On Sunday night, sometime after the George Clooney joke but before the Leonardo DiCaprio joke, Kevin Bacon and Kyra Sedgwick came onstage to present their daughter, Sosie, as the 2014 Miss Golden Globes. They were very proud, and it was sweet, in an embarrassing Mom and Dad sort of way — but it raised some perennial questions about what, exactly, the Miss (or occasionally Mr.) Golden Globes job entails. The basic facts: Miss/Mr. Golden Globe is always the child of a celebrity, and he or she stands to the side of the stage during the ceremony. There is usually a brief introduction by the parents, but then Miss Golden Globe disappears again. So we called two former Miss Golden Globes — Clementine Ford (1998) and Rainey Qualley (2012) — to talk about their experience and find out exactly what happens behind the scenes. Some answers below.
How do you become Miss Golden Globe?
It was easy enough for Ford: “My mom [Cybill Shepherd]’s publicist called and said ‘Hey, do you wanna be Miss Golden Globe? And I said, sure!’ Usually, though, there’s an interview process. “They just asked normal questions about what I was doing, questions about my mom [Andie MacDowell],” says Qualley, who wasn’t chosen the first time she interviewed. “They called me two years later and asked if I was still interested.”
What does Miss Golden Globe actually do?
Tell winners where to go, basically. It is almost exactly what you see on TV, and there’s only one rehearsal ahead of time. “They tell you where to stand,” says Ford, “and you take the presenter, and you stand on this side, and if someone goes off the wrong way, you stop them.” The trickiest part, according to Qualley, is when giant groups of people come onstage. “Modern Family won an award when I did it, and the entire cast came up. So trying to sheepdog everyone into the right wing was hard, because I’m just one person.”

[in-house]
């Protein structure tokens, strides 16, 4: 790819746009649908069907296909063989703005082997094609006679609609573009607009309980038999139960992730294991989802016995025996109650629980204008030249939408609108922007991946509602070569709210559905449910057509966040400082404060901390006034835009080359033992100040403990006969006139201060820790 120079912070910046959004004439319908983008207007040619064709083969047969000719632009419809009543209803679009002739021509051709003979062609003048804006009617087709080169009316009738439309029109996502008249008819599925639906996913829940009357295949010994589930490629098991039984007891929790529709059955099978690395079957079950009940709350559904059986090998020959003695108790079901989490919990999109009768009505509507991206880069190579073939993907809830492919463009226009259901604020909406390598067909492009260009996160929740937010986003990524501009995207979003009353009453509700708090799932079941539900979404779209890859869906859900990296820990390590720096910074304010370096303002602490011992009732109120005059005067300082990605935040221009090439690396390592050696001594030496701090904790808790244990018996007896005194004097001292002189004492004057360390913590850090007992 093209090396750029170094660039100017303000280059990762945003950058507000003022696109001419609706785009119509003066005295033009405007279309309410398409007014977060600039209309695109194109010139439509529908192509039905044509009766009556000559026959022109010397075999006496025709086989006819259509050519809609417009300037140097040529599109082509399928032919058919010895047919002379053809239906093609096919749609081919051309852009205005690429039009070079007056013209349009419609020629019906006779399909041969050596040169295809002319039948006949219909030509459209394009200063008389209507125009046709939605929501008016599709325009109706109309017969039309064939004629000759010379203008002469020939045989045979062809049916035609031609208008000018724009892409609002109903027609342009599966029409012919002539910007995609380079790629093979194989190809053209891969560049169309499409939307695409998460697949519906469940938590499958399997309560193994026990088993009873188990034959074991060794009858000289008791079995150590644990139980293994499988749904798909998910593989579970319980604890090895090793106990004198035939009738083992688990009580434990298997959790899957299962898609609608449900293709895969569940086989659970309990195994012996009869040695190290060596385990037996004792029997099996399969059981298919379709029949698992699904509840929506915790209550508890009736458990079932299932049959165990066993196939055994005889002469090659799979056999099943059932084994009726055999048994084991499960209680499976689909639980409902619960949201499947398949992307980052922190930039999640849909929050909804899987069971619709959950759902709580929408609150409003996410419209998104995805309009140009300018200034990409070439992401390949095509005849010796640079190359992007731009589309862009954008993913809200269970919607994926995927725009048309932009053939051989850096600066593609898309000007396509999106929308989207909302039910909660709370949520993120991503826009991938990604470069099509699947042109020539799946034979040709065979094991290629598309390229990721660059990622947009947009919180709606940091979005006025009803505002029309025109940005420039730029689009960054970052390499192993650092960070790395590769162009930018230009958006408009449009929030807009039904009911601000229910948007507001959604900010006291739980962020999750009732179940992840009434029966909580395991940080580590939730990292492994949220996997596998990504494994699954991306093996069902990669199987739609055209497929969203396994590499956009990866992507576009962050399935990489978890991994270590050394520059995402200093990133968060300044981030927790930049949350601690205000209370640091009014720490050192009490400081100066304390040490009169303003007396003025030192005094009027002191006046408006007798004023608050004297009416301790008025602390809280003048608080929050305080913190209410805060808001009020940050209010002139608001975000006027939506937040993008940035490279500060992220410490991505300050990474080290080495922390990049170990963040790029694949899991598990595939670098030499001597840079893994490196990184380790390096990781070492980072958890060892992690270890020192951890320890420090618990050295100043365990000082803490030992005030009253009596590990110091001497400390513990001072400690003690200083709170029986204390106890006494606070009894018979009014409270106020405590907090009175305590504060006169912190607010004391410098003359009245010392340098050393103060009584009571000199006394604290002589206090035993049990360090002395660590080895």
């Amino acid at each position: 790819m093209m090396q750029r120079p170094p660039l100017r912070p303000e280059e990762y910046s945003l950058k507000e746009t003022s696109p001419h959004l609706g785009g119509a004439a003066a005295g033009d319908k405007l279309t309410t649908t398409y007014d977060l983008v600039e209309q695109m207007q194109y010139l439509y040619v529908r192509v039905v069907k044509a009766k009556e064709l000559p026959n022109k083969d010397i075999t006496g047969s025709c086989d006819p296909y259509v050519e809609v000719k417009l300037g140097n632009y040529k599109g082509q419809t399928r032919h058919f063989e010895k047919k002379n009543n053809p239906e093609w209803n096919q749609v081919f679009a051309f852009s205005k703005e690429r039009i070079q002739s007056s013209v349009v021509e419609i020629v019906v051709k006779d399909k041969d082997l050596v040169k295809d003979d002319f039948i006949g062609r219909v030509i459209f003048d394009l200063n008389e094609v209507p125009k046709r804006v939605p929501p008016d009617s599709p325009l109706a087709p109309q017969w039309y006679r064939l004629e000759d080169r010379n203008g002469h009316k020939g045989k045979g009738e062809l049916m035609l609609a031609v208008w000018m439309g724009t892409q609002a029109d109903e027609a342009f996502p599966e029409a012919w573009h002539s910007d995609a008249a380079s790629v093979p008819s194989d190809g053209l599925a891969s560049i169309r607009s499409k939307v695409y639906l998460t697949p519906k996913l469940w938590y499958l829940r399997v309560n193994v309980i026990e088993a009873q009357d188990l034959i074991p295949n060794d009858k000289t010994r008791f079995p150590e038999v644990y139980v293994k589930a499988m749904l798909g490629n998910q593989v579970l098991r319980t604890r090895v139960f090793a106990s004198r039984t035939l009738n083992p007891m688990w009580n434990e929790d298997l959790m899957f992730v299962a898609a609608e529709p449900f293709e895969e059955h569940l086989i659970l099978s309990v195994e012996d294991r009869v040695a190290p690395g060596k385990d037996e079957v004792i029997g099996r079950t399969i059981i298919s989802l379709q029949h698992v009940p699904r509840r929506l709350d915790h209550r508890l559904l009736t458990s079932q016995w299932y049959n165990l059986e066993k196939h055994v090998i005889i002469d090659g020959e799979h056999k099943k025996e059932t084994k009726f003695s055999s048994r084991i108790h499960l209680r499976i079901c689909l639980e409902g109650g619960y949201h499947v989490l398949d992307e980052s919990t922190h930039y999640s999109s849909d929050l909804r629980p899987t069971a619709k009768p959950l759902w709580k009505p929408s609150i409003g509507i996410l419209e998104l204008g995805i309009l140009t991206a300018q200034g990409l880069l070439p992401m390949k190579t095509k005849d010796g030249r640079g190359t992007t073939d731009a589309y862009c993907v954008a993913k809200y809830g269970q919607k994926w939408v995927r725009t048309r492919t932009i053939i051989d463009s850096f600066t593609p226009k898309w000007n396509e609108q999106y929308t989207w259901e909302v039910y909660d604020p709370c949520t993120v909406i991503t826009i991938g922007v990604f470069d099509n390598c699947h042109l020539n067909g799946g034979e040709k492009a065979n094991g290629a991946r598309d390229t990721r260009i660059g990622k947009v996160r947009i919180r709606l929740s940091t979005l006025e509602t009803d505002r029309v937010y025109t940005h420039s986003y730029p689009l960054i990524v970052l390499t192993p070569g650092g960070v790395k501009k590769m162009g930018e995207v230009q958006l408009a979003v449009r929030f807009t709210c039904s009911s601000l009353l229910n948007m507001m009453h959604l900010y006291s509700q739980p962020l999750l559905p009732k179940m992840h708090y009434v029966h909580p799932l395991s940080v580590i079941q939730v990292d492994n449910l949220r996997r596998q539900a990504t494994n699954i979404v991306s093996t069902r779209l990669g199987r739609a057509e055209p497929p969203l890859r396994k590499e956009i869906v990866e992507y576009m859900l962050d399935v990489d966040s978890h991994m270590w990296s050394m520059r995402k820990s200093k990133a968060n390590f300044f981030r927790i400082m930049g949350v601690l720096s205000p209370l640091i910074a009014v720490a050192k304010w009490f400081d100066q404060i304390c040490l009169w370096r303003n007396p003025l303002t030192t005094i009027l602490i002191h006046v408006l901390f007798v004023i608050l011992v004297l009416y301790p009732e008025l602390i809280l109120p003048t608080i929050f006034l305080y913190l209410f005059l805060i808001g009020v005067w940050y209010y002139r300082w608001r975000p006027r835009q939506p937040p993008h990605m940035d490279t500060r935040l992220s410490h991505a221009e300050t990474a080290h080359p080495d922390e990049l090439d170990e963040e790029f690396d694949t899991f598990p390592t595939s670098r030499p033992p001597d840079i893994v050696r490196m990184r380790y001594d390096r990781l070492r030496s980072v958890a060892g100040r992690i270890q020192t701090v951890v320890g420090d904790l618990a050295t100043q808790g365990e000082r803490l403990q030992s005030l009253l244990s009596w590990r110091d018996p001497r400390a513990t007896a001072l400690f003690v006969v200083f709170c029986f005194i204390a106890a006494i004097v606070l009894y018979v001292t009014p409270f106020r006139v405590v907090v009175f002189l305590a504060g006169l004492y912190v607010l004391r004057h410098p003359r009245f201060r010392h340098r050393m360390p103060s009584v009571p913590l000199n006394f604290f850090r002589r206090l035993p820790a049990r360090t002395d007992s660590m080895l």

Did you meet any cool famous people?
“Antonio Banderas was telling me about how his wife [Melanie Griffith] had been Miss Golden Globe, and she wore this short, short skirt, and it was so clear how in love with her he was,” remembers Ford. “There was someone who — I don’t want to say her name just because I felt bad for her. But she was so nervous that I had to keep telling her, ‘You’re gonna be okay, you’re gonna be okay.’ She was shaking, and she was terrified to go out and present.”
Okay, but why would you want to be Miss Golden Globe?
For Qualley, it was something she’d never done before. “I grew up in a small town in North Carolina, so I’m not used to going to events like that, really.” Ford, who went to the Golden Globes every year with her mom, Cybill Shepherd, just did it for fun. “I was either 18 or 19, and I had no ambition. [Laughs.] I had just dropped out of college. I was a loser. And it was just like, Look, this cool thing that I’m doing!”
Do you get recognized on the street now?
“I guess certain people remember,” says Qualley, who’s now pursuing a music career along with some acting. “It seems like a much bigger deal when you’re directly involved.” And Ford says she owes her entire career — parts on The L Word and The Young and the Restless — to Miss Golden Globe. “A casting director brought me in afterwards, told me what I needed to do, gave me a phone number of a manager, and my life just kind of went from there. And it was great, because like I said, I was kind of a college dropout. My mom’s show was just ending, and there was all this stuff going on personally, and I had no direction. And then this casting director brought me in, and here we are.”